It is now widely understood that the UK is to reach its legally binding zero-carbon target in the UK by 2050 and in order to do so, we must make rapid changes to the way we run our data centres. Jon Healy, Operations Director at Keysource, discusses how sustainability is set to dominate business decisions over the coming year, and how to clean up our act.
The Keysource 2020 State of the Industry Report, which surveyed over 100 senior IT professionals, unsurprisingly is dominated by the impact of the COVID-19 pandemic and the technology changes and challenges that it has brought to business and its effect on people’s ability to work, their priorities and decision-making processes.
However, we also wanted to ensure that we captured other issues in our questions in order to ensure some continuity. One of these was the continuing importance of the green agenda. Over three-quarters of this year’s respondents stated that sustainability will have a medium or high influence on IT decisions over the next 12 months.
This is perhaps no surprise. There is no doubt that energy and carbon are high on political agendas and that we are likely to see more policy measures, particularly if the UK is to reach our legally binding zero-carbon target in the UK by 2050. The European Commission, meanwhile, is rolling out a hugely ambitious package of environmental measures and data centres are firmly in the firing line; the sector must be climate-neutral by 2030, for instance.
Depending on your source, the data centre sector accounts for between 2-3% of all global electricity usage which means that there is likely to be continued pressure for operators to be more efficient. This may well be in part driven by the customers who will be keen to align with suppliers who may share their sustainability values.
As political and commercial drivers focus more on sustainability, this suggests an interesting road ahead, with government-backed commercial incentives likely to help drive this. For example, The Industrial Energy Transformation Fund (IETF) will support the development of technologies that enable businesses with high energy use to transition to a low-carbon future. The fund provides £315 million of funding up to 2024 for projects starting before April 2022, with minimum grants of £250,000 to support technologies such as more efficient cooling (Heat Exchange) systems.
However, given other pressures, will this focus continue unless there is a clear commercial benefit? We believe that this is unlikely and have been working closely with our clients to deliver solutions that are both sustainable and cost-effective.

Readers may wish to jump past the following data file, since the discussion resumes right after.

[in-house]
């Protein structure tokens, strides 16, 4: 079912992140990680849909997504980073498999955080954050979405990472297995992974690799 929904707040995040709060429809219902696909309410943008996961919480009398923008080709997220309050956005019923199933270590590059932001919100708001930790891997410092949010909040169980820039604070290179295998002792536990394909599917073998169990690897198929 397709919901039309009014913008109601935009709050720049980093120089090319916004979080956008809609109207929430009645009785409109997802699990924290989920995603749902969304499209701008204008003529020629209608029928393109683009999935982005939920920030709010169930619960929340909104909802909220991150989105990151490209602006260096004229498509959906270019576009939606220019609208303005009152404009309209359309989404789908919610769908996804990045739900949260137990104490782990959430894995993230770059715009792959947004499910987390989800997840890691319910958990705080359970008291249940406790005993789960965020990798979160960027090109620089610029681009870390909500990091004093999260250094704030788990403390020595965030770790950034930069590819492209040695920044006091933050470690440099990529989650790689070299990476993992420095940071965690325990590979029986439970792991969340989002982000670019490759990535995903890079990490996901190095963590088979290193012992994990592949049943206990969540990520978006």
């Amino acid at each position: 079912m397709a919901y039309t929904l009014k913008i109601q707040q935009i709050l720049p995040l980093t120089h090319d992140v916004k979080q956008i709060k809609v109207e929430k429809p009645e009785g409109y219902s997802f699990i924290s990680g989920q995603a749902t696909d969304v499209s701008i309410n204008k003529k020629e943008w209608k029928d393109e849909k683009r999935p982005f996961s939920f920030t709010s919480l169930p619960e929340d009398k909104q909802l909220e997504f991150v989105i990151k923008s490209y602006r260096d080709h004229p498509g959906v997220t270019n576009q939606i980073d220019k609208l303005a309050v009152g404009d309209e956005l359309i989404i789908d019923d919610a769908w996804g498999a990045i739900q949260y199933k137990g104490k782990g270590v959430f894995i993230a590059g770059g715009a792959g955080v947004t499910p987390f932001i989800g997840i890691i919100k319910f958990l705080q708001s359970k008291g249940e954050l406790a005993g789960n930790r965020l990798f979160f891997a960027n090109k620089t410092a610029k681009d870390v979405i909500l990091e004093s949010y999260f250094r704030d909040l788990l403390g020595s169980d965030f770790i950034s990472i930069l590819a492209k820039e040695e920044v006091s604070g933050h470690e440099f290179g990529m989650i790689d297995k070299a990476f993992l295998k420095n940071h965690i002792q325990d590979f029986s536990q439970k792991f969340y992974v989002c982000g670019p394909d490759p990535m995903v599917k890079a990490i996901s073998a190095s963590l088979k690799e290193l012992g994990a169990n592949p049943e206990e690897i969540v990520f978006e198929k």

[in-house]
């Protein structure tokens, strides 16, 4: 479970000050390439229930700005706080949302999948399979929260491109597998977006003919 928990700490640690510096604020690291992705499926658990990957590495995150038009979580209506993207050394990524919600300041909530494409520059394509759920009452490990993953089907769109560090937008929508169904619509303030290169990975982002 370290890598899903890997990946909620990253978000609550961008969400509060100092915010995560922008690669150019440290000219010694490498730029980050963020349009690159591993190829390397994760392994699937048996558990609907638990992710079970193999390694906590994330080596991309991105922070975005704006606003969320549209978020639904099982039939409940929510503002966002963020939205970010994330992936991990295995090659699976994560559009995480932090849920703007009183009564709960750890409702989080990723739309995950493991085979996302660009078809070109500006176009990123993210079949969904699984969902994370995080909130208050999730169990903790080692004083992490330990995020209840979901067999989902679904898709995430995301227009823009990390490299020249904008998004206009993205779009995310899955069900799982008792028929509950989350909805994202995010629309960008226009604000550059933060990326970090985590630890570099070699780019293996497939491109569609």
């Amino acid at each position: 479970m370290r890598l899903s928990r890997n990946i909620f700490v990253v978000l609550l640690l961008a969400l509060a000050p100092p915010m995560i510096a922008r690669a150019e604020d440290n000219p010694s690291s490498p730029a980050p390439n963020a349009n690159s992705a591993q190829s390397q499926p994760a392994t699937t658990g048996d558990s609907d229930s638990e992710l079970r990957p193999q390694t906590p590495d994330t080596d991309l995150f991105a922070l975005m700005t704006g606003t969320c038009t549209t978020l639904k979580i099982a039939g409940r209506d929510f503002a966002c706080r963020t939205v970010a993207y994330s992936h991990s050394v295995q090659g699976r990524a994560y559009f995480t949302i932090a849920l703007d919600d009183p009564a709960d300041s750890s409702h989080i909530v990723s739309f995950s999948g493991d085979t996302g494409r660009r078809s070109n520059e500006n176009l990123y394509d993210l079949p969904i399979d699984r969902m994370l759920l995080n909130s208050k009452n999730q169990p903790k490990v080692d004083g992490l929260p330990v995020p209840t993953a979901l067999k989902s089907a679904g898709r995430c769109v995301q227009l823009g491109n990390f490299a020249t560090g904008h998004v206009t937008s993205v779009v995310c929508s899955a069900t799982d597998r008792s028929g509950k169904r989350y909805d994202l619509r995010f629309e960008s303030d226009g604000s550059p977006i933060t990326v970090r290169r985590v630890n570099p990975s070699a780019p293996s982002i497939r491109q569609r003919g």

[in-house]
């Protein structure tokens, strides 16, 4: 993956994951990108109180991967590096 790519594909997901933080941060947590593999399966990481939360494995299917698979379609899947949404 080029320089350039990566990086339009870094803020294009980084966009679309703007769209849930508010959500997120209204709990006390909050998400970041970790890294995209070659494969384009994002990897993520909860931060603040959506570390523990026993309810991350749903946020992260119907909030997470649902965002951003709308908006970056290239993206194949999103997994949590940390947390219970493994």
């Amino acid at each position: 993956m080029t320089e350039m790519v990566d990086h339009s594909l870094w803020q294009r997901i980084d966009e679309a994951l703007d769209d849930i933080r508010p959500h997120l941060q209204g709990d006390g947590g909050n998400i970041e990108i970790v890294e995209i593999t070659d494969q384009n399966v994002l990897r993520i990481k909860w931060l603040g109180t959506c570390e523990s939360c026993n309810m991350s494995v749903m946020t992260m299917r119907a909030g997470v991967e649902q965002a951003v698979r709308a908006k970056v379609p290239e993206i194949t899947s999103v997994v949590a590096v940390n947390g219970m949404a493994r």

Earlier this year we launched a new service designed to help companies to optimise the energy efficiency of their data centres, saving money and reducing carbon. EOS (Energy Optimisation Study) also provides relevant and accurate data that can be utilised for mandatory regulatory reporting requirements such as SECR (streamlined energy and carbon reporting) and help companies to avoid costly penalties.
The study includes an understanding of the facility utilisation and required operation, along with an assessment of the power and cooling infrastructure. Opportunities to optimise are identified along with their savings and return periods in order to identify recommendations which suit the life cycle of the facility and the IT within it.
Our decision to relaunch this service follows a recent survey by the Uptime Institute which reported an industry average PUE for 2019 among respondents was 1.67, which suggests that improvements in data centre facility energy efficiency have flattened out and even deteriorated slightly in the past two years. The survey suggests that making small low-cost amendments and optimisation with certain infrastructure can in some cases achieve energy savings of up to 20-30%.
We found this to be the case early on. One of our first clients was a global data centre real estate investment trust (REIT), which is a leading global platform provider for centres of data exchange, interconnection and colocation solutions. It appointed us to undertake an EOS to understand the opportunities for optimising a Data Hall for a key client, with the objective of reducing total power consumption and operational expenditure.
The EOS survey was undertaken in two phases. Phase one included us undertaking an assessment and identifying/quantifying opportunities for customer consideration. This included a number of opportunities across the infrastructure which equated to 20-30% operating efficiency savings. For phase two, we produced planning documentation for customer and operator approval and implemented changes including validation reporting. Importantly, this phase demonstrated that the changes would be made without risk to the availability or resilience levels.
Following the implementation phase, additional performance measures were made which confirmed the energy optimisation achieved a reduction of circa 100 kW of power equivalent to 876,000.00 kWh/year in energy and savings £10,800 per month.
In conclusion, at Keysource we are committed to supporting our clients’ sustainable goals, whatever their drivers. All eyes are on the corporate green agenda and it is imperative that businesses take the opportunity to reduce their carbon footprint, among other planet-saving efforts.Click below to share this article